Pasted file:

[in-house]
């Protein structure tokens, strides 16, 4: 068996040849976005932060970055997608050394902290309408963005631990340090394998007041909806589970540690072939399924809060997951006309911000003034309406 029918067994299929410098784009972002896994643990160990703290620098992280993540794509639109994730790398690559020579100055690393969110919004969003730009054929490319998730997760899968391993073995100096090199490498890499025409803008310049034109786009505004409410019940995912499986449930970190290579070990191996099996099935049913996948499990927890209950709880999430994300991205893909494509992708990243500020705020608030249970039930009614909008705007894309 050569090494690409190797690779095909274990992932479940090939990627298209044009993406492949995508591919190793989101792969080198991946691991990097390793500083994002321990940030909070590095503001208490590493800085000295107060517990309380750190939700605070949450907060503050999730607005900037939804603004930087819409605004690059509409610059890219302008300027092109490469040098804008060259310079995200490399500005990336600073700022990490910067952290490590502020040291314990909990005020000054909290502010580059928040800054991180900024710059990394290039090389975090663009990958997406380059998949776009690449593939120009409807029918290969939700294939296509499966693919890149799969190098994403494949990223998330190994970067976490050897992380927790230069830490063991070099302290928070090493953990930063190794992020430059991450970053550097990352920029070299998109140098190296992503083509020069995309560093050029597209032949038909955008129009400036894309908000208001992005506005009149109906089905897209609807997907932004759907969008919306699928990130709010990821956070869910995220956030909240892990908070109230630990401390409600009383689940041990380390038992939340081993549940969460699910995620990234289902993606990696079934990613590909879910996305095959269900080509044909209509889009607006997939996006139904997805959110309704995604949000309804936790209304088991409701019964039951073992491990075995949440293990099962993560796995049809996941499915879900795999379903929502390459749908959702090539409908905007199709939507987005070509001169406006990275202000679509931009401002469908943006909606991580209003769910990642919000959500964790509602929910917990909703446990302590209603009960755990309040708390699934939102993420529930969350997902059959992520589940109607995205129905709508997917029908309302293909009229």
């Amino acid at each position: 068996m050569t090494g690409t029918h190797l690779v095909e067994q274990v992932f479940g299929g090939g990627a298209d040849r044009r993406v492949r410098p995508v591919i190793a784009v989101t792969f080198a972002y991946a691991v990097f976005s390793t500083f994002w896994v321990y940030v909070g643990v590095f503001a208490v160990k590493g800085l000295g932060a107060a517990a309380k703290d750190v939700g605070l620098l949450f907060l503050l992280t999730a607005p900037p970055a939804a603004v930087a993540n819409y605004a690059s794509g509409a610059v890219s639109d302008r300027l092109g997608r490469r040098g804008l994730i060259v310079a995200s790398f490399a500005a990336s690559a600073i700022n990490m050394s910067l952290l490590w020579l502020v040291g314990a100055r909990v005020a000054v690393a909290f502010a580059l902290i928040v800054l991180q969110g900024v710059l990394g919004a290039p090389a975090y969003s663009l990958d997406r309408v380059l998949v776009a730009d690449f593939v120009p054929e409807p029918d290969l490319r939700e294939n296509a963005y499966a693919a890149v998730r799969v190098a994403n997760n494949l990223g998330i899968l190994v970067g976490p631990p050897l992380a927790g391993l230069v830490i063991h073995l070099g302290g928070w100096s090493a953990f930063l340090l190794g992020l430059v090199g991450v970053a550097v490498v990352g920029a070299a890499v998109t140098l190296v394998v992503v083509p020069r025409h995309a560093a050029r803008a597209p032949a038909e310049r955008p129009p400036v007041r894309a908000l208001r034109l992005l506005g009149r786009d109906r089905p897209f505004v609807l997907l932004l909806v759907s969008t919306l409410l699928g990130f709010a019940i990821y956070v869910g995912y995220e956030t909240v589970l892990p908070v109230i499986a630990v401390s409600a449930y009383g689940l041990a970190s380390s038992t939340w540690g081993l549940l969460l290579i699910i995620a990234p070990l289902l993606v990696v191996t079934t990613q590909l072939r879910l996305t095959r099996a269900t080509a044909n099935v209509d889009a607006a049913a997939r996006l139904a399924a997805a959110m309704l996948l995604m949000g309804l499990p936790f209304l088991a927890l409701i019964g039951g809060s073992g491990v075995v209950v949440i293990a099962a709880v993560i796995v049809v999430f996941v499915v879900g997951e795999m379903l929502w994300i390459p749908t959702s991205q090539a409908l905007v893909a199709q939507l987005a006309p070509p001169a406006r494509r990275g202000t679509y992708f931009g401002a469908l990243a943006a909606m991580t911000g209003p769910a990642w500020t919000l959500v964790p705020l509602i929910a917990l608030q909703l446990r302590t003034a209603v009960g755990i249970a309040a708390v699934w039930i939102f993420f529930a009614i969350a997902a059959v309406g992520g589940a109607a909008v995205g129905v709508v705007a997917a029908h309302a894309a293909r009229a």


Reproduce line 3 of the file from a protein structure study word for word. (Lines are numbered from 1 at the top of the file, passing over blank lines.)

């Amino acid at each position: 068996m050569t090494g690409t029918h190797l690779v095909e067994q274990v992932f479940g299929g090939g990627a298209d040849r044009r993406v492949r410098p995508v591919i190793a784009v989101t792969f080198a972002y991946a691991v990097f976005s390793t500083f994002w896994v321990y940030v909070g643990v590095f503001a208490v160990k590493g800085l000295g932060a107060a517990a309380k703290d750190v939700g605070l620098l949450f907060l503050l992280t999730a607005p900037p970055a939804a603004v930087a993540n819409y605004a690059s794509g509409a610059v890219s639109d302008r300027l092109g997608r490469r040098g804008l994730i060259v310079a995200s790398f490399a500005a990336s690559a600073i700022n990490m050394s910067l952290l490590w020579l502020v040291g314990a100055r909990v005020a000054v690393a909290f502010a580059l902290i928040v800054l991180q969110g900024v710059l990394g919004a290039p090389a975090y969003s663009l990958d997406r309408v380059l998949v776009a730009d690449f593939v120009p054929e409807p029918d290969l490319r939700e294939n296509a963005y499966a693919a890149v998730r799969v190098a994403n997760n494949l990223g998330i899968l190994v970067g976490p631990p050897l992380a927790g391993l230069v830490i063991h073995l070099g302290g928070w100096s090493a953990f930063l340090l190794g992020l430059v090199g991450v970053a550097v490498v990352g920029a070299a890499v998109t140098l190296v394998v992503v083509p020069r025409h995309a560093a050029r803008a597209p032949a038909e310049r955008p129009p400036v007041r894309a908000l208001r034109l992005l506005g009149r786009d109906r089905p897209f505004v609807l997907l932004l909806v759907s969008t919306l409410l699928g990130f709010a019940i990821y956070v869910g995912y995220e956030t909240v589970l892990p908070v109230i499986a630990v401390s409600a449930y009383g689940l041990a970190s380390s038992t939340w540690g081993l549940l969460l290579i699910i995620a990234p070990l289902l993606v990696v191996t079934t990613q590909l072939r879910l996305t095959r099996a269900t080509a044909n099935v209509d889009a607006a049913a997939r996006l139904a399924a997805a959110m309704l996948l995604m949000g309804l499990p936790f209304l088991a927890l409701i019964g039951g809060s073992g491990v075995v209950v949440i293990a099962a709880v993560i796995v049809v999430f996941v499915v879900g997951e795999m379903l929502w994300i390459p749908t959702s991205q090539a409908l905007v893909a199709q939507l987005a006309p070509p001169a406006r494509r990275g202000t679509y992708f931009g401002a469908l990243a943006a909606m991580t911000g209003p769910a990642w500020t919000l959500v964790p705020l509602i929910a917990l608030q909703l446990r302590t003034a209603v009960g755990i249970a309040a708390v699934w039930i939102f993420f529930a009614i969350a997902a059959v309406g992520g589940a109607a909008v995205g129905v709508v705007a997917a029908h309302a894309a293909r009229a």